Dear Barnes and Noble…

Dear Barnes and Noble,

We need to talk. Something has been bothering me for a while, and I feel like it’s time for us to discuss our differences. I’m becoming increasingly disinterested in shopping in your stores, and I’d like to try to explain myself. I want you to understand why a bibliophile hates your store.

I love books. Anyone who knows me can tell you that I adore books, and I love to read. I love nothing better than curling up with a good mug of tea and a wonderful book. You do sell books; I’ll admit that. And you do sell some good books too. I visited one of your locations this past weekend, and I noticed some lovely books on your shelves.

But there are some things about your stores that bother me. First of all, I do not like that i have to go upstairs to find the proper literature. I have nothing against maps or journals or cafes or movies or music. (I might have a problem with candles and such however…) However, it bothers me that I have to go upstairs to find the real books…you know, the fiction books and the nonfiction books. I want to buy the books about history and religion and sci-fi and poetry. I like those books. Those are the books that I want to buy.

If I wanted to buy a puzzle, I’d go to a toy store. Actually, that’s true of many of your products. If I wanted to buy toys or games, I’d go to a toy store or a place like Target. I go to a bookstore to buy books. When I walked into your store this past weekend, I was looking for Fury by Salman Rushdie, but you didn’t have it. I wanted to buy all three books of C.S. Lewis’s Space Triology, but you only had Perelandra, which is the second book. The second book is useless without the first and the third books. I wanted to buy books, but you didn’t have them. However, you did have PLENTY of Star Wars paraphernalia. It seems to me that you care more the people who want to buy a Darth Vader cookie jar than people like me who want to buy a Sue Monk Kidd book in paperback. (I prefer paperbacks to hardcovers because they’re easier to throw in my purse.)

I’m getting sick of finding toys and games and things that aren’t worthy of a bookstore. Bookstores are happy places. They are supposed to protect our souls. Cookie jars do not protect our souls no matter how delightfully nerdy they may be.

We are what we read. If we can’t access good books, then how are we supposed to become good people? I like puzzles and board games; don’t get me wrong. But I don’t want those things in the sacred temples of the bibliophiles. I want my sacred temples to be safe havens, places where I can escape a consumeristic society and just focus on becoming a more perfect version of myself. I want to find my sacred temples as warm, welcoming places, place that are quirky. They should be places where children can discover new worlds and adults can escape into old familiar havens or new adventures.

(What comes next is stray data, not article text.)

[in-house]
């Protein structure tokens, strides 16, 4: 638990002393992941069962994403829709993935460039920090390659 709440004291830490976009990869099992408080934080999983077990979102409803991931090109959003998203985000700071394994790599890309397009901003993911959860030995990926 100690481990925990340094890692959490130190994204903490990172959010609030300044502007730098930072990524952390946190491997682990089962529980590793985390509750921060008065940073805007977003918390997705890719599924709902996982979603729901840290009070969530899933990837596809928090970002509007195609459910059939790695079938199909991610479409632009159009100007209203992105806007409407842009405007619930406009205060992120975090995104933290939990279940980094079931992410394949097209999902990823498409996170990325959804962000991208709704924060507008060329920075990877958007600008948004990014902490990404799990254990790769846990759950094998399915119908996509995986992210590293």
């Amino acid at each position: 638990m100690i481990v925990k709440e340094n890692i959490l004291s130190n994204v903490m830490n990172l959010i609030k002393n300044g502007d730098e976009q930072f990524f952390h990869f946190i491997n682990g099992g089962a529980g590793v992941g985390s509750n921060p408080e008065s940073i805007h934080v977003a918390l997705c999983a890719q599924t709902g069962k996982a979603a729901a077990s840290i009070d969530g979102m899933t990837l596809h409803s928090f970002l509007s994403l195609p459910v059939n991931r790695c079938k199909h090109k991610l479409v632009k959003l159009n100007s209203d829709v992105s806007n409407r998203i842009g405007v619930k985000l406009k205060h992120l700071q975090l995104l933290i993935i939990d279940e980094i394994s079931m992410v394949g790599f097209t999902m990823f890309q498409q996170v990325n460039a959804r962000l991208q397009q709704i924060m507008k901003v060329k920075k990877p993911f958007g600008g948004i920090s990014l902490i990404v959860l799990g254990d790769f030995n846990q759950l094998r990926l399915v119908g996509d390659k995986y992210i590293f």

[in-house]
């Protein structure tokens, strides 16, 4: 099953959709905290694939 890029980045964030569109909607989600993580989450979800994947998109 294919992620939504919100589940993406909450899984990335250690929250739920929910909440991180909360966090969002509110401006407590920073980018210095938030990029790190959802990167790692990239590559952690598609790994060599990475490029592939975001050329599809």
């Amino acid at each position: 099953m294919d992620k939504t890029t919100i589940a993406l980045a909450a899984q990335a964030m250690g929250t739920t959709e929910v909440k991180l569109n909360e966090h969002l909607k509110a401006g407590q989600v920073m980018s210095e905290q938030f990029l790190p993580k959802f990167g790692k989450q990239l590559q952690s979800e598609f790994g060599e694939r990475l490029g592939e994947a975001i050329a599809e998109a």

That is not how Barnes and Noble makes me feel. It feels like a store, not a shop. It is not a temple or a haven; it is just a place where people go to buy stuff. It feels frenzied. It feels busy. It feels money-oriented. It doesn’t feel like a place where I could curl up with a book and rediscover my childhood or conquer an unknown world.

Oh, Barnes and Noble, these days, I only visit you with a gift card in hand, and I suspect that trend will endure in my life. You are not a shelter or a haven or a temple for me. You are a gateway to a sacred world, but you are a gateway that is cluttered with many distractions from the sacred world. A bookstore should not distract us from the books in any way. Instead, the sacred temples should do nothing but point us to the holy objects-the books.

It is for this reason that I will give my custom to the small, locally-owned stores. They may also have to order the Space Trilogy for me, but they are focused on the sacred objects. They know what matters in the world of literature.

Sincerely,

One who worships at the altar of literature


Dear Readers,

Please patronize the locally owned book stores, the proper bookshops. They are owned or perhaps more rightly curated by those who also worship at the altar of literature with us. They understand the world of literature, and they will support us in our quest for the best literature that life has to offer us.

 

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